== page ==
Silent Strokes, Leukoaraiosis And Vascular Diseases In Cognitive Impairment In The Island Of Guam | 42046
Journal of Neurology & Neurophysiology
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Emerging evidence suggests that silent strokes or lacunar infarctions, leukoaraiosis, and vascular diseases may be associated with
cognitive impairment including dementia. We assessed the occurrence of these risk factors among various spectrum of cognitive
dysfunction. A retrospective review of patients evaluated in Guam with the diagnosis of Memory Loss, Mild Cognitive Impairment
(MCI) and Dementia from August 2006 to December 2014 was conducted. The history of stroke and co-morbid vascular diseases was
identified. The neuro-imaging studies were reviewed to determine the presence of silent strokes and leukoaraiosis in patients without
history of a clinical stroke. There were 585 patients included in the analysis. One hundred forty two patients having a diagnosis of
memory loss, 95 have MCI and 348 have dementia. A history of stroke was present in 29% of patients with Memory Loss, 20% of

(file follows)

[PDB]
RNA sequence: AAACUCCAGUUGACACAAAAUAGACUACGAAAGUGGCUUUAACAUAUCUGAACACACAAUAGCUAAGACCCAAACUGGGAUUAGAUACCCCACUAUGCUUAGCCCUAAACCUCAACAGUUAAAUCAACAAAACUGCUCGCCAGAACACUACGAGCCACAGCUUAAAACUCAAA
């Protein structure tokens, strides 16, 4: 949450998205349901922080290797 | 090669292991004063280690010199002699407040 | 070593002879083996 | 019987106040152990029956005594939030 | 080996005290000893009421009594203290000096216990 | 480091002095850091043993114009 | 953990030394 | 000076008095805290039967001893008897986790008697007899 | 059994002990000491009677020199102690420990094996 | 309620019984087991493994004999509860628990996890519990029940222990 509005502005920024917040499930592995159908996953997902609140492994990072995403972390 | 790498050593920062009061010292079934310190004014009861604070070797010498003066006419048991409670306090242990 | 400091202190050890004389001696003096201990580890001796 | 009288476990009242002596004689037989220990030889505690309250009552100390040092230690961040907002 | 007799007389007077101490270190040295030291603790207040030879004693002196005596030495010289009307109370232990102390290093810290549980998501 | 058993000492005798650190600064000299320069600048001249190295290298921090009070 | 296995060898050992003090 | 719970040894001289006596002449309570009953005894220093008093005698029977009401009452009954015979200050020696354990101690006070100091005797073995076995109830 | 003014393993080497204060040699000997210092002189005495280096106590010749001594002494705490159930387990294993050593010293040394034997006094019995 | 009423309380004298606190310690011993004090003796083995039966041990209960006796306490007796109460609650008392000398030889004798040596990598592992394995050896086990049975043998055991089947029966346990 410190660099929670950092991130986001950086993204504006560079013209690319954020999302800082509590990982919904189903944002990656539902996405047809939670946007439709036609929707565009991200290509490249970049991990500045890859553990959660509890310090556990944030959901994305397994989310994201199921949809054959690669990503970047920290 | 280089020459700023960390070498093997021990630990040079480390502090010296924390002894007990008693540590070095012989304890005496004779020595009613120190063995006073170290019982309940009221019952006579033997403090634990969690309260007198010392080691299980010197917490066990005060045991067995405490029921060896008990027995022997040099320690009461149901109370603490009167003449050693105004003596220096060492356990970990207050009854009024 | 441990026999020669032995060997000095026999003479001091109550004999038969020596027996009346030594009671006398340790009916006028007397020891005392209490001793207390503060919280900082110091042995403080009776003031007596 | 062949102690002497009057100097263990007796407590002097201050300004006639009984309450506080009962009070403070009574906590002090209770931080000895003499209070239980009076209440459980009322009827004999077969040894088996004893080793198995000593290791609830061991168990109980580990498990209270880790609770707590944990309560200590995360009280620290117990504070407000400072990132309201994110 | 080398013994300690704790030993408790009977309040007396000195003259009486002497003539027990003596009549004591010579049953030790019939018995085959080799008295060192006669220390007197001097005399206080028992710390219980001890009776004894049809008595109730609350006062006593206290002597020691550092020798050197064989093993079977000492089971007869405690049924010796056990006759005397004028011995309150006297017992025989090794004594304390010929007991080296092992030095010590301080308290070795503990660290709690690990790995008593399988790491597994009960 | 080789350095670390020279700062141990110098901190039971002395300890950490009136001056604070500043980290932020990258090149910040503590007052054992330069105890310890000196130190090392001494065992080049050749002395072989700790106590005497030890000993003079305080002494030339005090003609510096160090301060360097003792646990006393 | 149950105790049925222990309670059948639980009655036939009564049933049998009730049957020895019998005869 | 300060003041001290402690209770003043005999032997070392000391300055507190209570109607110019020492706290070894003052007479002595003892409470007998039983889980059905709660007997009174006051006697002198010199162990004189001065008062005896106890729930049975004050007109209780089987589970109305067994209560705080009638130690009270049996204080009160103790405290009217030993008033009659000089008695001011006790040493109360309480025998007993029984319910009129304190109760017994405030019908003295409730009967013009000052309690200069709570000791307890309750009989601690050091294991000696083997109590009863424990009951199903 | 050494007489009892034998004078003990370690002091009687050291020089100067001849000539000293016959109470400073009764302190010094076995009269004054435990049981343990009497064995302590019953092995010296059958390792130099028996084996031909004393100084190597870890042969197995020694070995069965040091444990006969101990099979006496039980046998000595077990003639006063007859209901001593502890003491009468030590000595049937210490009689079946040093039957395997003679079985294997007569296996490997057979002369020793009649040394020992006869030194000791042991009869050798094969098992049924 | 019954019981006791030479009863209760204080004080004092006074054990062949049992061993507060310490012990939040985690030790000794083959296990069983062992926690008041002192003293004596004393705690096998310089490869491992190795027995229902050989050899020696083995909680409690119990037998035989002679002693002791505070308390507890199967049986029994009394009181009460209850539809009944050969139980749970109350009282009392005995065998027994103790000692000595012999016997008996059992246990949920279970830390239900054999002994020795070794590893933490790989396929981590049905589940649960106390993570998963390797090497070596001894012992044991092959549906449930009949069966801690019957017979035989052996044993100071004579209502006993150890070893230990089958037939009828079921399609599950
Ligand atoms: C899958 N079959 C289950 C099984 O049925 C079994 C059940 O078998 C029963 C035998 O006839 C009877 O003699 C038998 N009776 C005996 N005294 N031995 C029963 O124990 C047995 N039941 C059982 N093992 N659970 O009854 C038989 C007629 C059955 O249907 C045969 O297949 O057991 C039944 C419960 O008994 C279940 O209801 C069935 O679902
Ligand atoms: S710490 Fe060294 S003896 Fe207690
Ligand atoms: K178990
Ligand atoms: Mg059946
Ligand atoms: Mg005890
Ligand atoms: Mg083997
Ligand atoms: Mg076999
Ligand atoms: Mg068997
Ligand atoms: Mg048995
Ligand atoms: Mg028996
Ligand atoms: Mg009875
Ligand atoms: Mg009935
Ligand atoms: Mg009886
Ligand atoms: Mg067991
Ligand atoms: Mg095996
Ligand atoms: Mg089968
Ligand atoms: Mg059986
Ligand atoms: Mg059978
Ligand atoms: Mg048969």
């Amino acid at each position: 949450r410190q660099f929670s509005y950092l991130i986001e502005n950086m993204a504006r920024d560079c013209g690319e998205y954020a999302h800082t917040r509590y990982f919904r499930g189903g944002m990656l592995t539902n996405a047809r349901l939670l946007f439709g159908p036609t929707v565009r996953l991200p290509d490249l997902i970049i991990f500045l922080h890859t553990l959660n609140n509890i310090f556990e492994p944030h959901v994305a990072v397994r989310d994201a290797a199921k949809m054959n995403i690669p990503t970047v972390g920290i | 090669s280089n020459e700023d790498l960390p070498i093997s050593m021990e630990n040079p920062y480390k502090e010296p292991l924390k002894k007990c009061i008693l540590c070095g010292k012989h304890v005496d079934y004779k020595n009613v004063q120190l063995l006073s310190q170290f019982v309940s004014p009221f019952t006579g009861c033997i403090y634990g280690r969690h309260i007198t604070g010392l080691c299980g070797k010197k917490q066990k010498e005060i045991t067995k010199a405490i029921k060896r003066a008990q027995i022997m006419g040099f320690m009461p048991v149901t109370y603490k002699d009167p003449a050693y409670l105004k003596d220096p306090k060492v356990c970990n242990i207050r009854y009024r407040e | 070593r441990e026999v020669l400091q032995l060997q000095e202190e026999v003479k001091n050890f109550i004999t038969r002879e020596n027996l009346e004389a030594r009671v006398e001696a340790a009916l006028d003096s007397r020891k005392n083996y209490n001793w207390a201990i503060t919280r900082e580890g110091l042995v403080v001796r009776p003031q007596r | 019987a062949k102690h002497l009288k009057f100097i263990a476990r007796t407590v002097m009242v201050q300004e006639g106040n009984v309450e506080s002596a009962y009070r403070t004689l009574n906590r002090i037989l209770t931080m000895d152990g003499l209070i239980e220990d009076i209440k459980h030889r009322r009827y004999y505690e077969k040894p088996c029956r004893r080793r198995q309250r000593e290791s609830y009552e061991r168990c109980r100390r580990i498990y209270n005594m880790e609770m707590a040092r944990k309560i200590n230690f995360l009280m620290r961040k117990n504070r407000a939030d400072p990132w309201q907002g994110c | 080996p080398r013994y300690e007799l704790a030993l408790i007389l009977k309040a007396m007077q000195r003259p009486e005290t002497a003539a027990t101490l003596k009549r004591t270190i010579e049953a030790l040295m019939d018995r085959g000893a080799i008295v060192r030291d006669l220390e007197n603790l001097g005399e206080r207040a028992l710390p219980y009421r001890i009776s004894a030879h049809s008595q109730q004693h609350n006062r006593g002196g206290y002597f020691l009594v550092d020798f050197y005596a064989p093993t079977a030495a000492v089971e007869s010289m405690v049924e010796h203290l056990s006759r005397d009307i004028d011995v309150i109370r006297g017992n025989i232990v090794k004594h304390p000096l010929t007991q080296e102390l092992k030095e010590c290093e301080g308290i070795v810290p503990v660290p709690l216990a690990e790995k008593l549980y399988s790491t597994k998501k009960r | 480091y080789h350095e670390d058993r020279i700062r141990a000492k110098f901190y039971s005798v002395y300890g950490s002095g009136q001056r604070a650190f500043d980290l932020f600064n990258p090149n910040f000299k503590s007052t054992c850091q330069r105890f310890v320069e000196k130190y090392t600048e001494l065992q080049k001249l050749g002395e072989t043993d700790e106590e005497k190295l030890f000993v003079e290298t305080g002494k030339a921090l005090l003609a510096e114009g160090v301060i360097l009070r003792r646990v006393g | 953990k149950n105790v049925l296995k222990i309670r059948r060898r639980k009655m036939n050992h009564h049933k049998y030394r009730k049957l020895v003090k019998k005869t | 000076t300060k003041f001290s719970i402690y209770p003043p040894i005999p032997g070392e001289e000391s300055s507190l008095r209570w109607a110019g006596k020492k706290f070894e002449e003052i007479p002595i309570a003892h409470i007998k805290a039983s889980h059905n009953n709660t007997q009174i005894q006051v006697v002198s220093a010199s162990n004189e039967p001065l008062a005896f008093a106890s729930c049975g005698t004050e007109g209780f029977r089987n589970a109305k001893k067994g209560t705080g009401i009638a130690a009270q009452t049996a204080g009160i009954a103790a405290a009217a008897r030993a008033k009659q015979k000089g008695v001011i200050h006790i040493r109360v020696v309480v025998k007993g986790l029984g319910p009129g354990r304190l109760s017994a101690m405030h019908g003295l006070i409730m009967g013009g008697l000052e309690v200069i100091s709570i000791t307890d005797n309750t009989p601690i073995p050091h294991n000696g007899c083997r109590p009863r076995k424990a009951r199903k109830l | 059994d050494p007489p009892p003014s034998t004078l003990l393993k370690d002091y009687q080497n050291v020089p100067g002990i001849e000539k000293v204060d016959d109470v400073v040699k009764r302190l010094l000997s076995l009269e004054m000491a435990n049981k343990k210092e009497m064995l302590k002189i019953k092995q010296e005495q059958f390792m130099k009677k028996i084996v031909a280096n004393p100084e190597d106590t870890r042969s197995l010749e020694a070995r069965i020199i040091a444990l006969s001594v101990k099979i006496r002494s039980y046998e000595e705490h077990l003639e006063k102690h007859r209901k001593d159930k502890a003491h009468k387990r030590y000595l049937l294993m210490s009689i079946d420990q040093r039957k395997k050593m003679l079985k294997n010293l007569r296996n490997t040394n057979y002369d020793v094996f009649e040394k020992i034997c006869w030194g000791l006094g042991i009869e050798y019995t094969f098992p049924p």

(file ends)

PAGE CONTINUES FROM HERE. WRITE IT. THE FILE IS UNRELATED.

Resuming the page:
patients with MCI and 30% of patients with dementia. Silent strokes without a history of clinical stroke were present in 10% of patients
with memory loss and MCI, and 15% of patients with dementia. The presence of Leukoaraisosis was present in 50% of patients with
memory loss, 56% of patients with MCI, and 60% of patients with dementia. Occurrences of vascular diseases were higher in patients
with dementia than patients with Memory Loss and MCI. In conclusion, silent strokes, leukoaraisosis and vascular diseases are found
to be more prevalent in patients with Dementia than those with Memory Loss and MCI.
Ramel Carlos has been working as a Neurologist in the Island of Guam for the past 13 years. He completed his Neurology residency and Epilepsy and Clinical Neurophysiology fellowship training at Wake Forest University, Winston Salem, North Carolina, USA.